2015 MINI Cooper S Hardtop 4-Door: Gas Mileage Review

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In various forms, the MINI has been with us for more than half a century--but its image has always been shaped by the two-door model.

The original BMC Mini had two doors and a small trunk; the BMW MINI from 2002 is a more conventional three-door hatchback.

Now there's a five-door hatchback model as well, putting the 2015 MINI Cooper squarely into the heart of the global subcompact market.

DON'T MISS: 2015 MINI Cooper - review

Or, as MINI calls it, a "Hardtop 4-door" (that also happens to have a cargo hatch that goes unmentioned).

We drove the newest third-generation MINI Cooper three-door model last year, fitted with a 1.5-liter three-cylinder engine and six-speed manual gearbox.

Now we've had a chance to test the expanded MINI Cooper Hardtop 4-Door, in its more powerful Cooper S trim.

2015 MINI Cooper S 4-Door Hardtop, Catskill Mountains, NY, Apr 2015

2015 MINI Cooper S 4-Door Hardtop, Catskill Mountains, NY, Apr 2015

That means it has a turbocharged 2.0-liter four-cylinder engine producing 189 horsepower and 207 lb-ft of torque. This test car too was fitted with the six-speed manual gearbox.

The three-door, three-cylinder version was not only fun--and far more civilized than the two preceding generations of modern MINI--but delivered 40 mpg over our lengthy 615-mile journey (mostly highway miles) against a 33-mpg EPA combined rating that topped out at 40 mpg highway.

Our test of the more powerful and larger Cooper S Hardtop 4-Door was shorter, at 234 miles along our usual route of two-thirds highway mileage and one-third stop-and-go city and suburban travel.

ALSO SEE: MINI Cooper: Gas Mileage Review With 3-Cyl Engine + Manual

The bigger, more-doors MINI gave us 31.5 mpg--against its EPA combined rating of 27 mpg (24 mpg city, 34 mpg highway).

So we conclude that unlike some small cars, both versions of the MINI seem to deliver on their EPA ratings.

As for the rest of the car, read our full review (in the first link above). But we did notice a few things.

2015 MINI Cooper Hardtop 4 Door

2015 MINI Cooper Hardtop 4 Door

First, the extended MINI-with-four-doors is slightly oddly proportioned.

Perhaps we just need to get used to it, but with the rear wheels so close to the corners and all the added length between the wheels, it somewhat resembles a daschund to us.

The rear doors are small nonetheless, and the rear seat remains marginal for adults. It's certainly easier to get in and out of than the three-door, but it's nowhere near the space of a Honda Fit or Chevy Sonic, to name two more mass-market subcompacts.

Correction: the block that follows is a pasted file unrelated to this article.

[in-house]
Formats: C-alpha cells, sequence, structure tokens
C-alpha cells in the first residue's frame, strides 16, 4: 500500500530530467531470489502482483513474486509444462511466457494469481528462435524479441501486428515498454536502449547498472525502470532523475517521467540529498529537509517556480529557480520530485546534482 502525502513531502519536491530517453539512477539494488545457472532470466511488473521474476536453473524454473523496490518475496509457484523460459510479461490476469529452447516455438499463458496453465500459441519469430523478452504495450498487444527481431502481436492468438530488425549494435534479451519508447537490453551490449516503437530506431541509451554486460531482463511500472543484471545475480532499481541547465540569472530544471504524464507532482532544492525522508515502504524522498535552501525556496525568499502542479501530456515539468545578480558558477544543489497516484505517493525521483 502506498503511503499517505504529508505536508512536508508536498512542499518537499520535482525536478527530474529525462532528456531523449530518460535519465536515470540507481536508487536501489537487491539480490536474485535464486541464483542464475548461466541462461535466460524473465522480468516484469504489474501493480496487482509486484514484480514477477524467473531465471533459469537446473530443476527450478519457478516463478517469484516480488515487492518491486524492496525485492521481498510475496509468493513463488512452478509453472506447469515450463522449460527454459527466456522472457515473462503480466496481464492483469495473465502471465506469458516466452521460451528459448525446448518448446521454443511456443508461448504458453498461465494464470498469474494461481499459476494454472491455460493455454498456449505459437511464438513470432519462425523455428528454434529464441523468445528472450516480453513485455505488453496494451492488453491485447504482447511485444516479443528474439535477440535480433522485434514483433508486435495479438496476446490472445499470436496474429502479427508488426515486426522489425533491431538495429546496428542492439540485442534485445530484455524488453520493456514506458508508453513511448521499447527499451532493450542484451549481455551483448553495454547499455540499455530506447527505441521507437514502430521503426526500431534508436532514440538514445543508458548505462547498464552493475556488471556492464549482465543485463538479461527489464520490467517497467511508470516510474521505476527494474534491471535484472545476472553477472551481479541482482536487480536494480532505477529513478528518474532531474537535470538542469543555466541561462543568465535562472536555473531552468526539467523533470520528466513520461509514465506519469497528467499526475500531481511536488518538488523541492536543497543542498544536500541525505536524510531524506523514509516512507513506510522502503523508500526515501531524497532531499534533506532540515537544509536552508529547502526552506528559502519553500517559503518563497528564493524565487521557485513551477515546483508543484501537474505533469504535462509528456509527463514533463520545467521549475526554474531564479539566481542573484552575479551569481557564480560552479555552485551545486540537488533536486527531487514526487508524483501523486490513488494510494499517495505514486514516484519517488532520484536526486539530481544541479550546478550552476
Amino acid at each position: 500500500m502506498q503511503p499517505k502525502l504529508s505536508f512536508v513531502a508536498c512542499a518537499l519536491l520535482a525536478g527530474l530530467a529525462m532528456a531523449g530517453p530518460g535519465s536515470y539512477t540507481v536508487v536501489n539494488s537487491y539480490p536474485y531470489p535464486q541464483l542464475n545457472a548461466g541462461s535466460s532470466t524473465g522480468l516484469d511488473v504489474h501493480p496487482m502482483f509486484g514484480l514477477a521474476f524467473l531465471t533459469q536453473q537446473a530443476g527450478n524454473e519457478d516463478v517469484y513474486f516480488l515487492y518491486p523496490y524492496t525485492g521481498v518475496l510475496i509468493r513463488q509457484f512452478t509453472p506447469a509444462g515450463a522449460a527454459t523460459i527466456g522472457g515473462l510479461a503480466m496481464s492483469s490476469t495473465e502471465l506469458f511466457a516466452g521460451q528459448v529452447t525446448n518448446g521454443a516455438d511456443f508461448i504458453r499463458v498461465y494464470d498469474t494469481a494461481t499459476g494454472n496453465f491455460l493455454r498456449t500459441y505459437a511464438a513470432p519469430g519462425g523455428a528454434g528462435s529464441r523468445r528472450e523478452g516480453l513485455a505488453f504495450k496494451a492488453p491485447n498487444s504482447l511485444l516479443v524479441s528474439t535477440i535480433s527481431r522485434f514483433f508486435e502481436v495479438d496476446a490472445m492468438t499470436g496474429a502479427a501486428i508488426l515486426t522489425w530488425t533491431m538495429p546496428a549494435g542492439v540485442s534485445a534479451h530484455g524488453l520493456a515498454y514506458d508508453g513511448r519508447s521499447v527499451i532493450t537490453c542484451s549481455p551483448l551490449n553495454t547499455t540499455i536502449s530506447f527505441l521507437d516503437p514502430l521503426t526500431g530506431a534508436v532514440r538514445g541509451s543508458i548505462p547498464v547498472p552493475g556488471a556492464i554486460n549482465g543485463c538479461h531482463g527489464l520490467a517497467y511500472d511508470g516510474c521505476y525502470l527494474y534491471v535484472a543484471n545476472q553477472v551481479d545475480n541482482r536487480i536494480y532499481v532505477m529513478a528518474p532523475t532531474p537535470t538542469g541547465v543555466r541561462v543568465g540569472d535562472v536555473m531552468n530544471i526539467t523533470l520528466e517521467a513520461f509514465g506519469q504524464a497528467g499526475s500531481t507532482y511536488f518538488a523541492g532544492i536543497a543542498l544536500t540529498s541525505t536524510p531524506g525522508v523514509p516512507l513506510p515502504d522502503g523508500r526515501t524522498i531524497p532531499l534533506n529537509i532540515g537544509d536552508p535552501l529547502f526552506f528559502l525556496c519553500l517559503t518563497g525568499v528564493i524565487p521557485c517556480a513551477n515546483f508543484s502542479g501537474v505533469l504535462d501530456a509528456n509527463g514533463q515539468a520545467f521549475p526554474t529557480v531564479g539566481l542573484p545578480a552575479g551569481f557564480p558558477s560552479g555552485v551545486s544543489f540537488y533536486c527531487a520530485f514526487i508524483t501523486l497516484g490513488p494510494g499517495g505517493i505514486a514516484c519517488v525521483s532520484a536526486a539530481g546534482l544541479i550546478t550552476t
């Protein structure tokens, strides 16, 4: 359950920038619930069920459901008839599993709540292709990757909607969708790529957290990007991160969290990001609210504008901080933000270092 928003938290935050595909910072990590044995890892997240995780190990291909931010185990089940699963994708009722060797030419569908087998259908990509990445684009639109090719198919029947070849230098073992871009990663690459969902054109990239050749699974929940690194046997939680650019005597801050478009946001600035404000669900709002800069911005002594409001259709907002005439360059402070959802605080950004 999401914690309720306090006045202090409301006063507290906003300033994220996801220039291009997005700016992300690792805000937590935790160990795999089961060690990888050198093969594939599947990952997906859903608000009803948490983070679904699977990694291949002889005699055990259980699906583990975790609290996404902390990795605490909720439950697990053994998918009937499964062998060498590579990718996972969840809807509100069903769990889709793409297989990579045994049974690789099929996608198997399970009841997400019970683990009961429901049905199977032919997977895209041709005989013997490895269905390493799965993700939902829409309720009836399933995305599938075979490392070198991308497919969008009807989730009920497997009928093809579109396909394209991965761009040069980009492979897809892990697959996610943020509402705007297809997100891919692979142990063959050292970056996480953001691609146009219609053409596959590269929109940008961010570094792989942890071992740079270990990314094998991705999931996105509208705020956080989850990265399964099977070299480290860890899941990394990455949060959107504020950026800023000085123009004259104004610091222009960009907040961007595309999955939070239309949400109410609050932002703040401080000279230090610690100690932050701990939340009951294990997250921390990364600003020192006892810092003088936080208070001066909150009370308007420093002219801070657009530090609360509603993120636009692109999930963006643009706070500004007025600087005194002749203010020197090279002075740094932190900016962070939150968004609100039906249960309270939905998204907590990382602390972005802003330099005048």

MORE: New 2015 MINI Cooper With Five Doors Confuses...Well, Everyone (Video)

The inside was the same quirky but functional mix we had enjoyed in last year's car, with the same vertical pillars and windshield glass much further away than expected (chalk it up to modern crash-safety requirements).

We liked the comfortable and well-bolstered seats, and the two-tone upholstery definitely lightened the interior and reduced the slightly grim effect of the stock all-black interior.

2015 MINI Cooper S 4-Door Hardtop, Catskill Mountains, NY, Apr 2015

2015 MINI Cooper S 4-Door Hardtop, Catskill Mountains, NY, Apr 2015

For a 2015 car, we missed having adaptive cruise control and blind-spot monitoring, even in such a small car.

That may reflect the fact that most vehicles provided by carmakers for testing having every last option known to man--but it also indicates the degree to which advanced safety systems are spreading throughout all new cars.

2015 MINI Cooper S 4-Door Hardtop, Catskill Mountains, NY, Apr 2015

2015 MINI Cooper S 4-Door Hardtop, Catskill Mountains, NY, Apr 2015

And the more powerful Cooper S engine? Definitely faster than the three, but not that much faster--to the degree that we'd question whether it's really worth the upgrade.

Plus, the four doesn't have the charmingly irregular exhaust note of the base three--even though both engines deliver both driving fun and reasonable fuel efficiency along with their undeniable MINI style.

RELATED: 2014 MINI Cooper Automatic: Quick Drive

That basic three-cylinder three-door MINI Cooper starts around $20,000, add two more doors and upgrade to the Cooper S spec and you find a starting price of $25,100.

Our test car had more than $8,000 of options on top of that, starting with the "Loaded" package that comprises both the Media Package (a center armrest plus some infotainment upgrades) and the Premium Package (keyless entry, a panoramic moonroof, the Harman/Kardon premium audio system, and added storage).

The Leather Lounge Satellite Grey interior ticked off another $1,750, and then the $1,250 Sport Package added 17-inch alloy wheels, LED headlights and fog lights, and white turn-signal lights).

2015 MINI Cooper Hardtop 4 Door 4-door HB Dashboard

2015 MINI Cooper Hardtop 4 Door 4-door HB Dashboard

The MINI Navigation system was a reasonable $750, a cold-weather package with heated front seats and power folding mirrors tacked on $600. A rear-vision camera was $500, as were rear parking-distance control and the handsome Moonwalk Gray metallic paint.

Finally, there was $200 for piano black interior surfaces--skip 'em, we're over that little fad--along with $100 for a Satellite Grey color line. Then there was the mandatory $850 delivery fee.

The total could have gone higher still with the addition of an automatic transmission and a handful of other options as well. As it was, the sticker came to $34,350--or 70 percent more than the entry-level MINI Cooper this year.

The secret to MINI's success as a business? MINI car, not such mini prices, seemingly.

Hey, it works for BMW ...

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